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The 25 Best Albums of 2011

Lykke Li's sophomore effort nearly earned across-the-board approval from our staff. [Photo: Atlantic]

The 25 Best Albums of 2011

Every year seems like the year of the woman around here. But the ladies truly dominate the upper reaches of our 2011 albums list in a way they haven't ever before: For the first time, our top three albums are all by female artists. Lykke Li's sophomore effort, Wounded Rhymes, helped the Swedish electro-pop siren shift from adorable to adorably scorned, with prickly pop songs to match. Her collection of richly textured odes to love nearly earned across-the-board approval from our music staff, as did PJ Harvey's eighth solo studio effort, Let England Shake. While the rest of the former goddesses of the 1990s alt-rock pantheon have started to limp into middle age, Polly Jean continues to mesmerize with her transformation as a musician, a poet, a woman, and a human being. Stefani Germanotta's Born This Way transcended whatever irksome questions we still have about her authenticity, functioning best as a professional statement of purpose rather than a simple collection of pop singles. And hey, she annoyed the hell out of the hipsters, so she must be doing something right. As for the men, well, they didn't do too shabby either. Bon Iver represents a new kind of commercially minded indie act, managing to find a way to appeal to Grammy voters without completely alienating his core constituency with an album that balances the stripped-down indie ethos with a decidedly '80s pop sheen. In fact, from Bon Iver to Patrick Wolf to Iron & Wine to Lady Gaga, it seems the '80s was the go-to aesthetic era of choice in 2011. Which, perhaps, means we should all get our stoned-washed jeans and plaid flannels ready to go for 2012. Just saying. Sal Cinquemani

[Editor's Note: Check out our 25 Best Singles of 2011.]

Yuck

25. Yuck, Yuck. Yuck may not have the most original sound in rock history, but they have an unrivaled gift for producing addictive ear candy that makes their debut far more gratifying on first listen—and far more fun to sing along to on the 20th—than anything in the Pavement or Dinosaur Jr. catalogues. Whether it's the harmonies on songs like "Georgia," the blistering guitar solos that pop out of nearly every track, or the dramatic surge of the album's majestic finale, "Rubber," everything about Yuck is engineered for pleasure. It's a triumph of scrappy melodicism, fulfilling the latent pop potential of lo-fi rock with track after track of tuneful thunder. Matthew Cole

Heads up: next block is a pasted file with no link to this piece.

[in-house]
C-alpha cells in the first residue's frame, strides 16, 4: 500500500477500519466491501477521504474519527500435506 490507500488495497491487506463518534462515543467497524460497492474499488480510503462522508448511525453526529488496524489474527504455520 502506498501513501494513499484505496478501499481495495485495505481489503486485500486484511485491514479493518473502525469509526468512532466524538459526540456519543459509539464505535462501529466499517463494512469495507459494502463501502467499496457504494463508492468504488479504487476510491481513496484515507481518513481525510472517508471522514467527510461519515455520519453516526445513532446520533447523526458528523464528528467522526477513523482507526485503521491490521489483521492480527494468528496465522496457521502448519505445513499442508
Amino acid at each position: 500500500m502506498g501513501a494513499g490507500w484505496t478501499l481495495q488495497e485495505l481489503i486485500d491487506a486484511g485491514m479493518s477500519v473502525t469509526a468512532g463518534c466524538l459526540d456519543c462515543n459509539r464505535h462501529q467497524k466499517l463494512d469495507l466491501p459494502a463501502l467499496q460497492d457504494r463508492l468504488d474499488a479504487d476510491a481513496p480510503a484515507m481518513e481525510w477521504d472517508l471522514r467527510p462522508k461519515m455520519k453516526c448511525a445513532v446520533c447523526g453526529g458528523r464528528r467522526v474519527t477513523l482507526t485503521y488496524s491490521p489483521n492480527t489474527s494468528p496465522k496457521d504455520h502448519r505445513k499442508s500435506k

Park IV24. Fred Falke, Part IV. So what if you only have one trick, so long as you do it well. Whether he's remixing others, sampling for himself, or building grooves from the ground up, French trash-house genius Fred Falke leaves his unmistakable mark on everything he touches: crushed pulsations, EQ compression ramped up to insane levels, Green Giant basslines. Though technically a compilation enhanced with a few new tracks, the Jean-Michel-Jarre-drops-with-Daft-Punk-while-watching-Blade Runner vibe of Part IV still feels incredibly new. Or really old. Or both. Eric Henderson

Inclusions23. Ben Sollee, Inclusions. He may take advantage of the gimmick of being the best cellist in pop up to a point (bless his heart, he even carted his cello around on a bike tour for much of the year), but it's to Ben Sollee's credit that he doesn't rest on the novelty of his chosen instrument to sell Inclusions. His classical training has given him some unimpeachable technical chops, sure, but Sollee's intuitive pop smarts make him a standout among 2011's host of sensitive (read: boring) troubadours. Instead, it's his ear for ingratiating pop melodies, his impossibly warm, lithe tenor, and his insightful, empathetic songwriting that make Inclusions one of the year's strongest and most distinctive pop albums. Jonathan Keefe

Ceremonials22. Florence and the Machine, Ceremonials. I wasn't always on board with Florence Welch and her machine—that is, her voice. It's big, for sure, but also flawed. But that hasn't stopped Adele, and it wasn't long before I was drawn into the carefully crafted anthems of Flo's sophomore effort, Ceremonials, which was produced by Paul Epworth, who, notably, helmed Adele's "Rolling in the Deep." The album is steeped in melodrama, with pump organs, choirs, and strings expertly deployed as pure pomp on already rousing singles like "Shake It Out" and "No Light, No Light." But Welch is perfectly capable of doing delicate too, as evidenced by the gorgeously textured lead single "What the Water Gave Me" and "Never Let Me Go," while tracks like "Lover to Lover" are reminiscent of the Eurythmics at their most soulful. SC

Shapeshifting21. Young Galaxy, Shapeshifting. Songs of love and devotion, people as conduits, like planets, our obsession with thoughts of oblivion, where light and dark, fog and canyons, are dominant motifs. The members of Young Galaxy are a sincere lot of mystics, hopeless romantics whose incessant celestial musings, of emotions intertwining not unlike cosmic systems, can be choking, but each of Shapeshifting's tracks, from the thunderous and effervescent to the misty-eyed and forlorn, stakes out its own very unique place in the sky—and, ultimately, our hearts. They earned their place here almost solely for turning "peripheral" into the source of one of the most unexpectedly catchy hooks of the year. Ed Gonzalez

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